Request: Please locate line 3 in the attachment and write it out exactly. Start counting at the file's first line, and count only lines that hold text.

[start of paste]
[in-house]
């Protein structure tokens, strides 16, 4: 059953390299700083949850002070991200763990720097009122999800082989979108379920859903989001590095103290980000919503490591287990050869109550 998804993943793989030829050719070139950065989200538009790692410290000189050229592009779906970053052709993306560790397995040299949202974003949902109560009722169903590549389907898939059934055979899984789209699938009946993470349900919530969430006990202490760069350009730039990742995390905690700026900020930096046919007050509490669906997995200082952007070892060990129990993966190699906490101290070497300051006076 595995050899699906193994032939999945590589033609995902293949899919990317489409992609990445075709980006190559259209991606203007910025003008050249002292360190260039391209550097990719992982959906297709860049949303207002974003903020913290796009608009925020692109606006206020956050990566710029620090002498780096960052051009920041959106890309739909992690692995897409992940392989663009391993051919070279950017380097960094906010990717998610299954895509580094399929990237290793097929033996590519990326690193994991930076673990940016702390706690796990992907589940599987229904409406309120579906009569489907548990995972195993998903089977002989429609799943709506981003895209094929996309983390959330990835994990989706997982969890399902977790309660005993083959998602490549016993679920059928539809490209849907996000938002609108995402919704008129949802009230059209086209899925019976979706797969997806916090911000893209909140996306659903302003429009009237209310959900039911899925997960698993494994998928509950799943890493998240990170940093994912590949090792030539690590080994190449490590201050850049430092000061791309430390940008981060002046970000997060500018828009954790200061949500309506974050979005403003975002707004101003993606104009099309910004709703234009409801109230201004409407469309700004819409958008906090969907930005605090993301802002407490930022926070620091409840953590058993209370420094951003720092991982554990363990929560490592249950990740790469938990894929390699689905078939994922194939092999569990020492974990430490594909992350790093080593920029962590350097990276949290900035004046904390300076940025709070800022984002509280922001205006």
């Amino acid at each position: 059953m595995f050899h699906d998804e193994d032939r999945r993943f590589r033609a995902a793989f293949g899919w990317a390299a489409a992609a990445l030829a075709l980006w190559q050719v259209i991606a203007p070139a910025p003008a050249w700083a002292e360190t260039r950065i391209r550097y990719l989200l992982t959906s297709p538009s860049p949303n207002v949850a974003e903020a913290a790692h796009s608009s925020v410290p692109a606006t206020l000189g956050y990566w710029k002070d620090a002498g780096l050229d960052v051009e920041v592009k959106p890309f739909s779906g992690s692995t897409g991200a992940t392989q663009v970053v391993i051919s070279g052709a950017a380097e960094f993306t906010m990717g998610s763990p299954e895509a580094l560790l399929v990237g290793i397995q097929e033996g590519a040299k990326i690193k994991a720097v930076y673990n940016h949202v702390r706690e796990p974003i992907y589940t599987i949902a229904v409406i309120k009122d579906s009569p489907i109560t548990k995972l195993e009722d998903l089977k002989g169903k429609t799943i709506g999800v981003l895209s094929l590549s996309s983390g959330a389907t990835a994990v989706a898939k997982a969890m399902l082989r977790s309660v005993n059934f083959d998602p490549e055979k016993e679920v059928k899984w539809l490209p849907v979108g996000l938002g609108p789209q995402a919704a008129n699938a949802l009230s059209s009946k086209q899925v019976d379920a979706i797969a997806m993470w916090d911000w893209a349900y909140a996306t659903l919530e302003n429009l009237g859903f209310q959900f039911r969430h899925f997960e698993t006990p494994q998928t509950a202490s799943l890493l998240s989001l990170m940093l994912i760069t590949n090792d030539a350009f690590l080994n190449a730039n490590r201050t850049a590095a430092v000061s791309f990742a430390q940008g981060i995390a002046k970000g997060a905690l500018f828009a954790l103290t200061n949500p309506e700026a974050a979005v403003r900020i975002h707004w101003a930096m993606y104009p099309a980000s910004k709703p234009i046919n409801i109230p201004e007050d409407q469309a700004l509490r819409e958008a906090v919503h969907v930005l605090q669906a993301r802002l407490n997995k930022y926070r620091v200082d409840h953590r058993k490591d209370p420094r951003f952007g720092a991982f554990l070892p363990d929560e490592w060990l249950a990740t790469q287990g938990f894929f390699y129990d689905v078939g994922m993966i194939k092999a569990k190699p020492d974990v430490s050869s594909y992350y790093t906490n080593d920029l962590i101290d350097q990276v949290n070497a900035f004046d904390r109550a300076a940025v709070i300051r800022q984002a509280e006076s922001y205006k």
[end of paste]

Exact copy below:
């Amino acid at each position: 059953m595995f050899h699906d998804e193994d032939r999945r993943f590589r033609a995902a793989f293949g899919w990317a390299a489409a992609a990445l030829a075709l980006w190559q050719v259209i991606a203007p070139a910025p003008a050249w700083a002292e360190t260039r950065i391209r550097y990719l989200l992982t959906s297709p538009s860049p949303n207002v949850a974003e903020a913290a790692h796009s608009s925020v410290p692109a606006t206020l000189g956050y990566w710029k002070d620090a002498g780096l050229d960052v051009e920041v592009k959106p890309f739909s779906g992690s692995t897409g991200a992940t392989q663009v970053v391993i051919s070279g052709a950017a380097e960094f993306t906010m990717g998610s763990p299954e895509a580094l560790l399929v990237g290793i397995q097929e033996g590519a040299k990326i690193k994991a720097v930076y673990n940016h949202v702390r706690e796990p974003i992907y589940t599987i949902a229904v409406i309120k009122d579906s009569p489907i109560t548990k995972l195993e009722d998903l089977k002989g169903k429609t799943i709506g999800v981003l895209s094929l590549s996309s983390g959330a389907t990835a994990v989706a898939k997982a969890m399902l082989r977790s309660v005993n059934f083959d998602p490549e055979k016993e679920v059928k899984w539809l490209p849907v979108g996000l938002g609108p789209q995402a919704a008129n699938a949802l009230s059209s009946k086209q899925v019976d379920a979706i797969a997806m993470w916090d911000w893209a349900y909140a996306t659903l919530e302003n429009l009237g859903f209310q959900f039911r969430h899925f997960e698993t006990p494994q998928t509950a202490s799943l890493l998240s989001l990170m940093l994912i760069t590949n090792d030539a350009f690590l080994n190449a730039n490590r201050t850049a590095a430092v000061s791309f990742a430390q940008g981060i995390a002046k970000g997060a905690l500018f828009a954790l103290t200061n949500p309506e700026a974050a979005v403003r900020i975002h707004w101003a930096m993606y104009p099309a980000s910004k709703p234009i046919n409801i109230p201004e007050d409407q469309a700004l509490r819409e958008a906090v919503h969907v930005l605090q669906a993301r802002l407490n997995k930022y926070r620091v200082d409840h953590r058993k490591d209370p420094r951003f952007g720092a991982f554990l070892p363990d929560e490592w060990l249950a990740t790469q287990g938990f894929f390699y129990d689905v078939g994922m993966i194939k092999a569990k190699p020492d974990v430490s050869s594909y992350y790093t906490n080593d920029l962590i101290d350097q990276v949290n070497a900035f004046d904390r109550a300076a940025v709070i300051r800022q984002a509280e006076s922001y205006k």